Wireless Video For RC Aircraft

Wireless Video for Remote Control Aircraft               By Don R. Giandomenico N6YIY - April 20, 2002

Note: Since this article has been written there have been many advancements in wireless video technology. The electronics used in this article may be outdated and unavailable in the current market. This article remains on this site as a reference and record of the Wireless Video Project and should be cited accordingly.

       When it comes to flying R/C Aircraft, nothing can be more exciting than getting real time video of your flight. With a live video link you are able to “board your aircraft“ and see what you can’t from behind your transmitter. For me it all started with a still camera installed in an old trainer plane I had. The still photos I took looked neat but it was hard to aim the camera from the ground. I wanted a system I could see from the ground and maybe even pilot my airplane like a military drone aircraft.
       I started researching what systems were available and the range they offered. There were some projects that utilize a consumer grade security camera made by X-10 (X10.com ) that transmits on 2.4 gigahertz. This system did not appeal to me because the range was limited to 100 yards or so and the frequency used does not work well around obstructions. Although this was a limited range system, It’s a good match for helicopter use because helicopters can fly a tighter flight pattern unlike an airplane. This type of system does not need an Amateur Radio License to operate (as some units require a HAM operator license to operate) and can be put together for $150 - $200.  There were some other systems that were complete unit including video camera and transmitter ($120) that transmits a color image on UHF frequencies but the output power was low and promised only 300 ft range max. (Available at plantraco.com)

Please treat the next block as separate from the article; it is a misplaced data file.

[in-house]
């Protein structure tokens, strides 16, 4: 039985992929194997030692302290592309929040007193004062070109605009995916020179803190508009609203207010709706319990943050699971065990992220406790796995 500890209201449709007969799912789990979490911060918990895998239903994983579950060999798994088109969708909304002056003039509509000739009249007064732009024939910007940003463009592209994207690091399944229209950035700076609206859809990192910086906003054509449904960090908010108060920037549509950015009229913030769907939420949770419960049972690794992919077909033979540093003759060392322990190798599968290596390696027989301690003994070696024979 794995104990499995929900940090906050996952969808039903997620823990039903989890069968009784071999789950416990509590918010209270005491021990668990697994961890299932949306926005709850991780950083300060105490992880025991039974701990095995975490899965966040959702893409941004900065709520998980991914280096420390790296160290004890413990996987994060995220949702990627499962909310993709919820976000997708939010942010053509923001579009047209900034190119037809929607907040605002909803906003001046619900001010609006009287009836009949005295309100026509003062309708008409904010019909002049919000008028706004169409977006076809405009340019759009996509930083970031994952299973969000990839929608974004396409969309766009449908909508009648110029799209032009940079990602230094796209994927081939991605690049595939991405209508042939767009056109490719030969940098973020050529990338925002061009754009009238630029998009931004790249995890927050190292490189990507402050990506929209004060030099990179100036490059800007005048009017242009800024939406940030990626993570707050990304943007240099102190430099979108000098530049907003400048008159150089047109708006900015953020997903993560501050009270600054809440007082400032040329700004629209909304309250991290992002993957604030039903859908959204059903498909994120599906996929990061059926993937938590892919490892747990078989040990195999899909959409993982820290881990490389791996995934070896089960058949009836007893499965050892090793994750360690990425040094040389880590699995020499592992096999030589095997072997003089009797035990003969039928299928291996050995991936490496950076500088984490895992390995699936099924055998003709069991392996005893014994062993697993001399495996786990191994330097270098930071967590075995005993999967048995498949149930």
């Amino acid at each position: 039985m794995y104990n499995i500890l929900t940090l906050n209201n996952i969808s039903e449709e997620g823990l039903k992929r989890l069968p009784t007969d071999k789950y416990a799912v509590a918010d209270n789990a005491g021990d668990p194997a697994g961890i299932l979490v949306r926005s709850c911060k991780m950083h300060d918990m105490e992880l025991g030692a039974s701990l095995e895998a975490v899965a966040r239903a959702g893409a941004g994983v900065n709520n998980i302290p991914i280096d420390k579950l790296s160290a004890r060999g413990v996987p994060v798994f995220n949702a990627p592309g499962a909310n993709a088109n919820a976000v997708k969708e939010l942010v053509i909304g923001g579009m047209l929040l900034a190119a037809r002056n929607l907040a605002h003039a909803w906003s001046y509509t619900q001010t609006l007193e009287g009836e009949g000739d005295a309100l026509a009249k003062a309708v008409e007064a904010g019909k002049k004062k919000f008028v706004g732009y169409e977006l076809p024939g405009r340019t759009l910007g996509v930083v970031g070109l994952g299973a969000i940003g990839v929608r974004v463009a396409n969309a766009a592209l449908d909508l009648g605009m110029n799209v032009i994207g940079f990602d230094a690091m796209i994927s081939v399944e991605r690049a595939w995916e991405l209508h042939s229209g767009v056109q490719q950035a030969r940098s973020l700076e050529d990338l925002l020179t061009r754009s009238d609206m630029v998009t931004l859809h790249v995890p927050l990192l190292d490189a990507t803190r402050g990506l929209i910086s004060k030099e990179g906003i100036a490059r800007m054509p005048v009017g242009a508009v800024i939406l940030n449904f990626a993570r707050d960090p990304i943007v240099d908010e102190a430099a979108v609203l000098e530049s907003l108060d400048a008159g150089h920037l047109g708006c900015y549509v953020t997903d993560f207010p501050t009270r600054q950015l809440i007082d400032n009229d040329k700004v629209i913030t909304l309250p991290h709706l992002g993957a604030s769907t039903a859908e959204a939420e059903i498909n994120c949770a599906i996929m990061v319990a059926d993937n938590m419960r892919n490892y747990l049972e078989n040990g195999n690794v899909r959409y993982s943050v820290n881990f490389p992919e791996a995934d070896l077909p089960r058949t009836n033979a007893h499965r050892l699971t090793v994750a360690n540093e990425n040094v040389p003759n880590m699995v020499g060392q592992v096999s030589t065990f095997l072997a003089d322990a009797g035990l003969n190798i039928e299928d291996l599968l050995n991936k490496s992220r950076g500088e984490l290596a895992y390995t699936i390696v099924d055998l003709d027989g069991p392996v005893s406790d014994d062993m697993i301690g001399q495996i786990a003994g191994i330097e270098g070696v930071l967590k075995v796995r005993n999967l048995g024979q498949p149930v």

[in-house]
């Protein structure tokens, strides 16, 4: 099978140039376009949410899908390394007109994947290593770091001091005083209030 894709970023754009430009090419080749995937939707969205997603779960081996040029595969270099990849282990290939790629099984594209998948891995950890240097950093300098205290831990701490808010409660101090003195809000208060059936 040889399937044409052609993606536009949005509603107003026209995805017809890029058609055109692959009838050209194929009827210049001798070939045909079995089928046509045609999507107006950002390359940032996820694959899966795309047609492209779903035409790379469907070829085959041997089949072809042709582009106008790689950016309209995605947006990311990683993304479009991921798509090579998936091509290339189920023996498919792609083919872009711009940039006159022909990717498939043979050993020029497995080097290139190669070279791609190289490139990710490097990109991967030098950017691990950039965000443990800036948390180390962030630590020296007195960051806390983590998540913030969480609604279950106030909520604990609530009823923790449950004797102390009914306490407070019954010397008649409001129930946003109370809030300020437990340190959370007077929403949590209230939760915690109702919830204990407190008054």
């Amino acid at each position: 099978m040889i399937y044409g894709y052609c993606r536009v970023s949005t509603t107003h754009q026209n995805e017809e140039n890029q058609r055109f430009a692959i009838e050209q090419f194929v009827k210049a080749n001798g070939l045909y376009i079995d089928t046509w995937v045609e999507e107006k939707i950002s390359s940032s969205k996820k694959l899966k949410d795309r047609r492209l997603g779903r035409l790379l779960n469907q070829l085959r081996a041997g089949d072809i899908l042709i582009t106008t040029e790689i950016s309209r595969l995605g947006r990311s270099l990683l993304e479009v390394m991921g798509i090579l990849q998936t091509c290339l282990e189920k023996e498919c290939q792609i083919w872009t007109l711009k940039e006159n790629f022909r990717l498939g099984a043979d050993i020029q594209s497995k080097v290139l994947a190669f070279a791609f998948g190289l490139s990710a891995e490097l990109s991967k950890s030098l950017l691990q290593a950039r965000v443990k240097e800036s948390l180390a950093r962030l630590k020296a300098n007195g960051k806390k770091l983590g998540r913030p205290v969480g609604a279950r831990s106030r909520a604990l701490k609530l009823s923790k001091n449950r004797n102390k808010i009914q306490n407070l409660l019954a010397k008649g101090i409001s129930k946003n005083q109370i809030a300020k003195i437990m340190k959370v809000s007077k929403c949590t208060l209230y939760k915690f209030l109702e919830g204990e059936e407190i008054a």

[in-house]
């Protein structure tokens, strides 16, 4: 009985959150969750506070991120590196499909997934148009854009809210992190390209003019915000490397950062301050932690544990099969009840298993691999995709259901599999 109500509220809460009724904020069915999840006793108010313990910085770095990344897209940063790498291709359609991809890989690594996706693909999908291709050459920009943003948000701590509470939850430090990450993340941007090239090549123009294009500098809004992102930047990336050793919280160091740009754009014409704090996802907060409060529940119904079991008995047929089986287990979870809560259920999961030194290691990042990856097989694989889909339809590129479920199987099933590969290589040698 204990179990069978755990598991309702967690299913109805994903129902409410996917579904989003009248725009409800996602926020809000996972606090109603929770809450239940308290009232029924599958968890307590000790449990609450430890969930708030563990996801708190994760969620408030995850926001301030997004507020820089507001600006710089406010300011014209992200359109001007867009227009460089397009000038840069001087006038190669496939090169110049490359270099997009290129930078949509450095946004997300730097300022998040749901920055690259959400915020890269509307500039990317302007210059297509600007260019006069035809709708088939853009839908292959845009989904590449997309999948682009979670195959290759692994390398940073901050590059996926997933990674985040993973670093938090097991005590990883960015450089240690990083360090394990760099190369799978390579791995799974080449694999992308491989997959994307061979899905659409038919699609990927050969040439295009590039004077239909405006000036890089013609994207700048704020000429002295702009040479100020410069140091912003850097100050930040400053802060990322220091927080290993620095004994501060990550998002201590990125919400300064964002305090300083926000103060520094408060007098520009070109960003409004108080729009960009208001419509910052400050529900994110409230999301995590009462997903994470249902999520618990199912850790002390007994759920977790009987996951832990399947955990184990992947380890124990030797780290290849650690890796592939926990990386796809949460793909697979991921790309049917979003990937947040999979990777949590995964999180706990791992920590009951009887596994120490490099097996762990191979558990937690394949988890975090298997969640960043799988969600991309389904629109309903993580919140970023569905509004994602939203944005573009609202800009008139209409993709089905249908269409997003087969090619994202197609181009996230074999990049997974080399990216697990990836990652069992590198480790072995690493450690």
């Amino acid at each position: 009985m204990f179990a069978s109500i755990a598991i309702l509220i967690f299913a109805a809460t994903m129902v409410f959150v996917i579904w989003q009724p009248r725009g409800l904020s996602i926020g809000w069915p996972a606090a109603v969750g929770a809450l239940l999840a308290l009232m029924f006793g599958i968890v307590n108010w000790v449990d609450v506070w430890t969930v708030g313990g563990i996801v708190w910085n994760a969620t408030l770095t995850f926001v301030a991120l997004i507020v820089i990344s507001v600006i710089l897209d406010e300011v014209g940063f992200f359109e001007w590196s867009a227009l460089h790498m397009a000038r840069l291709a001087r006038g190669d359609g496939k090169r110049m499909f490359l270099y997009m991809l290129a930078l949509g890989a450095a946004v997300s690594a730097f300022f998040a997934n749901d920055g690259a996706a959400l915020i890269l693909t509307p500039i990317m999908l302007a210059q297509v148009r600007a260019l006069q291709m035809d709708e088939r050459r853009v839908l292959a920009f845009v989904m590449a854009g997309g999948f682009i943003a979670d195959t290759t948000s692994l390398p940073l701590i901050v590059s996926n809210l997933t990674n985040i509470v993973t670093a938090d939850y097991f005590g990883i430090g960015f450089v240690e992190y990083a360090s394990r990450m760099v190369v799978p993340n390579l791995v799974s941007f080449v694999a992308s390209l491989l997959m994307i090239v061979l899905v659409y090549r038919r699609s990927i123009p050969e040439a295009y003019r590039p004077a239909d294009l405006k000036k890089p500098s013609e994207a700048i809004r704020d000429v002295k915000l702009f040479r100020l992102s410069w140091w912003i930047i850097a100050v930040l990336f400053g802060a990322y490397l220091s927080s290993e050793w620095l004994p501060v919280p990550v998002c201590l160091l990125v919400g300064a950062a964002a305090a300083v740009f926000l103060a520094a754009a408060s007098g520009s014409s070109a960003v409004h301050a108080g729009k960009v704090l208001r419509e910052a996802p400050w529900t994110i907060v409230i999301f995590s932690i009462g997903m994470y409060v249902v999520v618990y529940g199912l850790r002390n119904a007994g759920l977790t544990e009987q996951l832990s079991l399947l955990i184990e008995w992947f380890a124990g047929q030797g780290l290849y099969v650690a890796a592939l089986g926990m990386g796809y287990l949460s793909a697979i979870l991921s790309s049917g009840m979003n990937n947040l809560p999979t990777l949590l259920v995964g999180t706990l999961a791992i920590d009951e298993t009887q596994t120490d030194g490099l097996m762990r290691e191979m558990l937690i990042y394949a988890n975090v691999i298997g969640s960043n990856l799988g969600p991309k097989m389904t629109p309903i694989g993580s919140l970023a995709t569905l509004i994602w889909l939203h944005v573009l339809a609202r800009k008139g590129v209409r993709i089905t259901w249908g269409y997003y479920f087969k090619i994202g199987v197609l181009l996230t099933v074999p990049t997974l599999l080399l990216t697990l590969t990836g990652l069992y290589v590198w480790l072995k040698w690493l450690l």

I wanted a system that would easily transmit a picture a quarter to half mile away. I searched further and found a web site wirelessvideocameras.com that also had prepackaged units for R/C use. They have a few units that did not require a HAM License, but most of these did not have much range and the ones that had good range were expensive and required a license. All of the units featured were 2.4 GHz and were in my opinion were a bit too pricey for me. I decided to experiment with an 434 MHz ATV transmitter called the Videolynx 434 (available from Transmitvideo.com) and this unit is what got me fired up about airborne video. This transmitter worked pretty well but required shielding from the receiver and did not offer sound at the time. After a few months of testing if found I needed a better solution for overall performance.
       Finally After looking around some more I found a Transmitter on the web that was reasonable in price, lightweight, and powerful enough for range. The AVX900T4 was my final choice for this project. This unit transmits on the efficient 900 MHz band and did not interfere with the 72 MHz remote control receiver. Unlike the popular 2.4 GHz Band, which has a lot of traffic and needs line of sight to work efficiently, the 900 MHz band is better suited for long range applications being a lower frequency.

This is the AVX900T4 transmitter. It runs on 12 VDC and draws about 250 Ma. The transmitter has video and audio inputs

The vent on bottom pulls cool air through the transmitter body keeping it cool.

I made a transmitter housing to hold and cool the transmitter as it generates heat when transmitting.